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At Home in the Revolution

At Home in the Revolution

what women said and did in 1916

Contributor(s): Lucy McDiarmid

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At Home in the Revolution derives its material from women’s own accounts of the Easter Rising, interpreted broadly to include also the Howth gun-running and events that took place over the summer of 1916 in Ireland. These eye-witness narratives -- diaries, letters, memoirs, autobiographies, and official witness statements -- were written by nationalists and unionists, Catholics and Protestants, women who felt completely at home in the garrisons, cooking for the men and treating their wounds, and women who stayed at home during the Rising. The book’s focus is on the kind of episode usually ignored by traditional historians: cooking with bayonets, arguing with priests, resisting sexual harassment, soothing a female prostitute, doing sixteen-hand reels in Kilmainham Gaol, or disagreeing with Prime Minister Asquith about the effect of the Rising on Dublin’s architecture. The women’s ‘small behaviours’, to use Erving Goffman’s term, reveal social change in process, not the official history of manifestos and legislation, but the unofficial history of access to a door or a leap through a window; they show how issues of gender were negotiated in a time of revolution.



Product Details

Publication date: November 18, 2015
Number of Pages: 240


INDIEFAB Book of the Year Award 2015

History - USA, 2016 - Winner: Bronze


‘There’s a particular pleasure in the well-told anecdote. But in historical scholarship, “well-told” also involves  finding the larger meaning of the individual episode. At this, Lucy McDiarmid [...] clearly excels’. James Clyde Sellman for Colloquy, the Graduate School of Arts and Sciences alumni magazine of Harvard University.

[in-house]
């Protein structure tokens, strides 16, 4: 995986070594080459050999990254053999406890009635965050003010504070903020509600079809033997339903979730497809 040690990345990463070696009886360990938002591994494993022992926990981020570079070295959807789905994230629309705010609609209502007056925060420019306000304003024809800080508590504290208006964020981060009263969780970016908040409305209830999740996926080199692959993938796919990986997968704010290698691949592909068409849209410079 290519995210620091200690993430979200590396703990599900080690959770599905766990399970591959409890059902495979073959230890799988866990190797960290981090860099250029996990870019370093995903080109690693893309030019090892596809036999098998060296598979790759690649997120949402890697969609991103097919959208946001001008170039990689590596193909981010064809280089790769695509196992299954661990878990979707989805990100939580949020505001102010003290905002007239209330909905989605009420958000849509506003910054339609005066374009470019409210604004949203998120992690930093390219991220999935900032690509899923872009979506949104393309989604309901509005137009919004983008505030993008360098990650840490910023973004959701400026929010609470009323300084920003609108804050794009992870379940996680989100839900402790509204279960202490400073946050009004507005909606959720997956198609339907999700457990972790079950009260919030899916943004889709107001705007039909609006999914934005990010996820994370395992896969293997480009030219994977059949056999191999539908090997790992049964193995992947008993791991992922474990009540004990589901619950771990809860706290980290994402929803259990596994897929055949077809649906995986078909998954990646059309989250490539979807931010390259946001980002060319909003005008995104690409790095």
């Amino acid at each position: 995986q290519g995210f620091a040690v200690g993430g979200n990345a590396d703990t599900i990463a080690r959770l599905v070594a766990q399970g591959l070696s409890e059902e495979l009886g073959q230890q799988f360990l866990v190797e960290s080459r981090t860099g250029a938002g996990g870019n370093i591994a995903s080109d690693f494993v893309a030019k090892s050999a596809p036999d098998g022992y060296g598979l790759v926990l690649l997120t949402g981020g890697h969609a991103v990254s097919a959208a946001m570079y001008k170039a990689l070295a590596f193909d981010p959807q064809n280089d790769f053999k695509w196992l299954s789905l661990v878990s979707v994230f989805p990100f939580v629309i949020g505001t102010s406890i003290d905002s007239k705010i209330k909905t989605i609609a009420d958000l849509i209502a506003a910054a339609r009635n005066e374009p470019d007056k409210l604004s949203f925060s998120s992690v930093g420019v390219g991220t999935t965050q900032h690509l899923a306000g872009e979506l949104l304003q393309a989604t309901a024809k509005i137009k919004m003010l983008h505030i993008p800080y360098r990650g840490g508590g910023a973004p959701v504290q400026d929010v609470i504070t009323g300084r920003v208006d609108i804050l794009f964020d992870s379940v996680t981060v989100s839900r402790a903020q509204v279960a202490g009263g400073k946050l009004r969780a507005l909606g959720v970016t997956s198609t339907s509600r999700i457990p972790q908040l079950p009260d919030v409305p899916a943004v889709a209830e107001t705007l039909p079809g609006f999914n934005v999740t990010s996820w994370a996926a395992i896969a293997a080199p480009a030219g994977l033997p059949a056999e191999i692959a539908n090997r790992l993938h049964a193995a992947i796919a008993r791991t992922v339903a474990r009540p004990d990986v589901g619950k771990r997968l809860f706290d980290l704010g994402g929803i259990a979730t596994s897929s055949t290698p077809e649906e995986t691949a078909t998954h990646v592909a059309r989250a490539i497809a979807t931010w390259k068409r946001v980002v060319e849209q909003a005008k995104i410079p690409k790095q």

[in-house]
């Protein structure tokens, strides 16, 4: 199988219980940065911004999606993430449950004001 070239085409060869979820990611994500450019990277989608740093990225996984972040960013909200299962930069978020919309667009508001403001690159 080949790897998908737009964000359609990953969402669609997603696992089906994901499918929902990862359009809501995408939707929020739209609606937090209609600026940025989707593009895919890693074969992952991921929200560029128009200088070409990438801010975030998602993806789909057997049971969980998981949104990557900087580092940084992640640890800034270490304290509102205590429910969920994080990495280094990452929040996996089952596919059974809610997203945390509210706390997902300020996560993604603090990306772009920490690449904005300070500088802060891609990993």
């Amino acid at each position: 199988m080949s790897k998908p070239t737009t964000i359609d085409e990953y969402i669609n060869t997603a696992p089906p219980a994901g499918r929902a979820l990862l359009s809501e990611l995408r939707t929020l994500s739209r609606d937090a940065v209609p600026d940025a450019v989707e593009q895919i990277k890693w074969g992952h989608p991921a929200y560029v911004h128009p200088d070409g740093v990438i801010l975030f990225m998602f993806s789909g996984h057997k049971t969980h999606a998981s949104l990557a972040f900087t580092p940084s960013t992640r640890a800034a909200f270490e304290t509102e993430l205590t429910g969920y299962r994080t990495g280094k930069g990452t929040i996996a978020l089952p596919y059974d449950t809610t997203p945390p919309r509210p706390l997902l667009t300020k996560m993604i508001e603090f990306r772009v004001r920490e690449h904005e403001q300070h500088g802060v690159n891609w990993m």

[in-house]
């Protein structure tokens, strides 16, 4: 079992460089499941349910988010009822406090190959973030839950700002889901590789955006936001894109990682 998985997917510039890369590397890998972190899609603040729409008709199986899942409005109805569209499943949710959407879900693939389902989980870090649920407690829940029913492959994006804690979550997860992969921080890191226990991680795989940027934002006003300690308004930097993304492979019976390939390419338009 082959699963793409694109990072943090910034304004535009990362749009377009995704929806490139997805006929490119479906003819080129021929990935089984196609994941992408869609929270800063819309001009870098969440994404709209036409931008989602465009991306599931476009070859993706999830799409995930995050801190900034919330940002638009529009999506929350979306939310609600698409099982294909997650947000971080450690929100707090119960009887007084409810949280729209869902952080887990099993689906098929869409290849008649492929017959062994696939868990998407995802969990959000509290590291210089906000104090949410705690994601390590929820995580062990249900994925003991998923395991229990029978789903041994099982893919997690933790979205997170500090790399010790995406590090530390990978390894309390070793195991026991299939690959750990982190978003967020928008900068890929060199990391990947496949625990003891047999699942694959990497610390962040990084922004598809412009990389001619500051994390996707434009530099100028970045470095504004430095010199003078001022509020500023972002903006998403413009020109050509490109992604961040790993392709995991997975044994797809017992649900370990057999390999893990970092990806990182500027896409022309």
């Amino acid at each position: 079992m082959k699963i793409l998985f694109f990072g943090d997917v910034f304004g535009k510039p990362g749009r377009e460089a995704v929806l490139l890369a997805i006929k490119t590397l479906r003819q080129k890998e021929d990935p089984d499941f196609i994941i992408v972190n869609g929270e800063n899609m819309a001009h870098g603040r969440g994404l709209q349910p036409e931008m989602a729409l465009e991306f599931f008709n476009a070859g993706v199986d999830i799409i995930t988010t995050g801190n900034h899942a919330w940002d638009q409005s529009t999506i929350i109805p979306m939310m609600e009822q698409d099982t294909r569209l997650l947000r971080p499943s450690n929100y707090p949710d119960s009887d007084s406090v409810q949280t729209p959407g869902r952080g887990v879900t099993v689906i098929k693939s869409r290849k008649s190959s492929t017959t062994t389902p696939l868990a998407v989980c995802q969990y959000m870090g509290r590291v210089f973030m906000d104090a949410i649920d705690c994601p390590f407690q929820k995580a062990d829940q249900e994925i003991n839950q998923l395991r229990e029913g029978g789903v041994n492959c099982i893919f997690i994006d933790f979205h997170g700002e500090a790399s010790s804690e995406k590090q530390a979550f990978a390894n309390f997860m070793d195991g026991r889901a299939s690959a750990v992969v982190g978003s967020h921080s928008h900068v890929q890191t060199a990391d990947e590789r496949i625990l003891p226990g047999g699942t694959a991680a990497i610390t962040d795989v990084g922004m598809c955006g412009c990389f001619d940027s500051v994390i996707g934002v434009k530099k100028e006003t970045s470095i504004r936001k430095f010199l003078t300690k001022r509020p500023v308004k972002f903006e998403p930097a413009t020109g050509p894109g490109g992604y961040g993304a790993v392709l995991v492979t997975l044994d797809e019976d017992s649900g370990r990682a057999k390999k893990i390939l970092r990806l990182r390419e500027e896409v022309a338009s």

‘This work is an exemplar of how to do and write women’s history. Although bookshelves may be groaning with the weight of 1916-themed books this is one book no one interested in the 1916 Rising can be without’. Mary McAuliffe for History Ireland.

'Few books published for the centenary of 1916 will be as original, as entertaining, as thoroughly researched or as well written as this analysis of women's words, ideas and actions during the Easter Rising'. Angela Bourke for the Irish Times. Read the full review here.

'In the torrent of history books published to mark the 1916 centenary, a small number will stand out as worthy of repeated reprint. Lucy McDiarmid’s At Home In The Revolution is one of those books. Its concept is innovative, its substance is enlightening and surprising, and its style and production are a joy to read and hold'. Eoin Ó Broin for the Sunday Business Post. Read the full review here.

'The book is at once a political study of shifting gender relations as well as a thoroughly researched, vivid, emotional, and often comic look at forgotten stories of the Rising that will entertain as much as it will enlighten'. Adam Farley for Irish America Magazine. Read the full review here.

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